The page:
Auster is something of a prophet in exile in his own land. His brand of existentialist postmodernism – in which characters with the author’s name might appear, in which texts loop back on themselves to question the act of writing, in which the music of chance can be heard loud and clear – has sometimes found greater favour in Europe than it has in his native United States. For example, City of Glass, the 1985 meta-detective novel that forms part of The New York Trilogy, will be adapted for the stage here this year.

But City of Glass, like all of Auster’s previous books, is a slender novel. The New York Trilogy as a whole comes in at just over 300 pages. Where much of Auster’s work is elliptical, 4 3 2 1 can be overwhelming, but that is precisely the point. The author creates a vast portrait of the turbulent mid-20th century by giving his protagonist this series of lives. The book is divided into sections that clearly mark which Ferguson we are getting: 1.1, 1.2, 1.3 or 1.4.

Yet there is nothing supernatural about this journey lived and relived, as there was in Kate Atkinson’s Life After Life. The only magic involved is the magic of the novelist’s imagination, which allows both writer and reader to juggle realities as if they were balls in the air.

However, it is not as if one Ferguson is midshipman and another a circus performer, or one a loudmouth and another shy and retiring. The strength of this novel is that Ferguson remains himself while events shift around him, changing the course of his life. Ferguson’s father dies, or Ferguson’s father lives but divorces his mother, Rose. What happens then? Rose is a talented photographer; does she continue her work when Stanley prospers and they move to the suburbs, or does she take up golf and bridge? Ferguson is a good student, always a writer: does he go to Princeton or Columbia? What’s the difference between translating poetry in a Paris attic and working as a journalist for the Rochester Times-Union?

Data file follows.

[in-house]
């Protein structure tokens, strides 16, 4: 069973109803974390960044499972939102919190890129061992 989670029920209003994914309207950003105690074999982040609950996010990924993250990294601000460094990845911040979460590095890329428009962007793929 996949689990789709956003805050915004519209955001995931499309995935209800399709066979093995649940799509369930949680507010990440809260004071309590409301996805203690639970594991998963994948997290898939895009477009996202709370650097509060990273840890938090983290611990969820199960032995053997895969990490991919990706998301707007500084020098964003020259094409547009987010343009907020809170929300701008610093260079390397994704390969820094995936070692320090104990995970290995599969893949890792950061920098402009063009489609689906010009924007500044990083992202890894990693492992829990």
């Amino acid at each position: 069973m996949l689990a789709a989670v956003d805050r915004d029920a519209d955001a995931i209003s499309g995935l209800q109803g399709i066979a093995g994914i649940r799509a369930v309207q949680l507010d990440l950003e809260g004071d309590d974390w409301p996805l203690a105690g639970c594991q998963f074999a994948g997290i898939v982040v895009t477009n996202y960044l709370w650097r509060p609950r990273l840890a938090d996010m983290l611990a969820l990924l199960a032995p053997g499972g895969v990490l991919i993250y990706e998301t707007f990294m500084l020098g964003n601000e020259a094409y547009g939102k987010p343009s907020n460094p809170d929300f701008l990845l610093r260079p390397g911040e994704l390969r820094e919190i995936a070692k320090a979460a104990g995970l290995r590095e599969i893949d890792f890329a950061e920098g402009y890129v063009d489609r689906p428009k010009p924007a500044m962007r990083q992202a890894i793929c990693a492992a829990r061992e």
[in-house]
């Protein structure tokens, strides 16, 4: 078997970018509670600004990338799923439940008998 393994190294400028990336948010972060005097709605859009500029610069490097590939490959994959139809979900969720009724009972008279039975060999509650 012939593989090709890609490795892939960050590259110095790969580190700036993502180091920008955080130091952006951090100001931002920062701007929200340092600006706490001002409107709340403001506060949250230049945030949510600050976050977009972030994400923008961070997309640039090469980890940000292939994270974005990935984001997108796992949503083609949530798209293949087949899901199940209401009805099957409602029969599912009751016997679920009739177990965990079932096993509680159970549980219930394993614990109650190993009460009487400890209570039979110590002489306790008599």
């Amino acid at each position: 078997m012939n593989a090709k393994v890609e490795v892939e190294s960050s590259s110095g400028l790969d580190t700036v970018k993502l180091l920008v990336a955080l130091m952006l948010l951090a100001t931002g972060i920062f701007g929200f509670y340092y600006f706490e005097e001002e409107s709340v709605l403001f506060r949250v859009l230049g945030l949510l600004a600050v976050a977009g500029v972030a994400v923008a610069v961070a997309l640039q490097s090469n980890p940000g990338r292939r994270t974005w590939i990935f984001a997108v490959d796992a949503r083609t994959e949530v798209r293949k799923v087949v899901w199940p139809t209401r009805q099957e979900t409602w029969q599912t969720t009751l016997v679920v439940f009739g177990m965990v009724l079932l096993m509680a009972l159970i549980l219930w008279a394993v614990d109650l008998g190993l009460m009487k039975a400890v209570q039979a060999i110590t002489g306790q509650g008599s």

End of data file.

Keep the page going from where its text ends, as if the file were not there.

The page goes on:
At its best, 4 3 2 1 is a full immersion in Ferguson’s consciousness, which, perhaps, is a consciousness not too far removed from Auster’s. His protagonist’s youth is wonderfully, vividly conveyed. Even if you don’t care about baseball, you’ll come to care about it because Ferguson does. The details of the young Ferguson’s life are carefully and lovingly created: the powder-blue Pontiac that his mother drives, the pot roast and cheese blintzes served at the Claremont Diner in Montclair, New Jersey – and  the floorboards in an old house that creak when two young lovers make their way between their separate rooms in the middle of the night. Auster builds a world of heartfelt, lived-in detail.

But this is a novel of politics, too. Ferguson is a young man during the tumult of the late 1960s, when dozens were killed and hundreds injured during riots in Newark in 1967; when students at Columbia occupied the campus in protest over the war in Vietnam; when young men such as Ferguson could be drafted to fight in that war.

It is in this last third of the novel that the book flags a little, as lists of events tumble on to the page: one paragraph contains the My Lai massacre, the killing of the Black Panther Fred Hampton and the Rolling Stones concert at Altamont. At times, history lessons threaten to overwhelm the narrative, and Ferguson’s story/stories lose the texture and particularity that have made them so compelling. And its ending is abrupt, a tying-up of loose ends that fragments on the final page.

But then lives – real lives – have strange, abrupt endings, too. This is a rich, imperfect book, often rewarding, occasionally maddening. Again, like life, or at least if we’re lucky.

4 3 2 1 by Paul Auster is published by Faber & Faber (880pp, £20)

Erica Wagner is a New Statesman contributing writer and a judge of the 2014 Man Booker Prize. A former literary editor of the Times, her books include Ariel's Gift: Ted Hughes, Sylvia Plath and the Story of “Birthday Letters” and Seizure.

This article first appeared in the 19 January 2017 issue of the New Statesman, The Trump era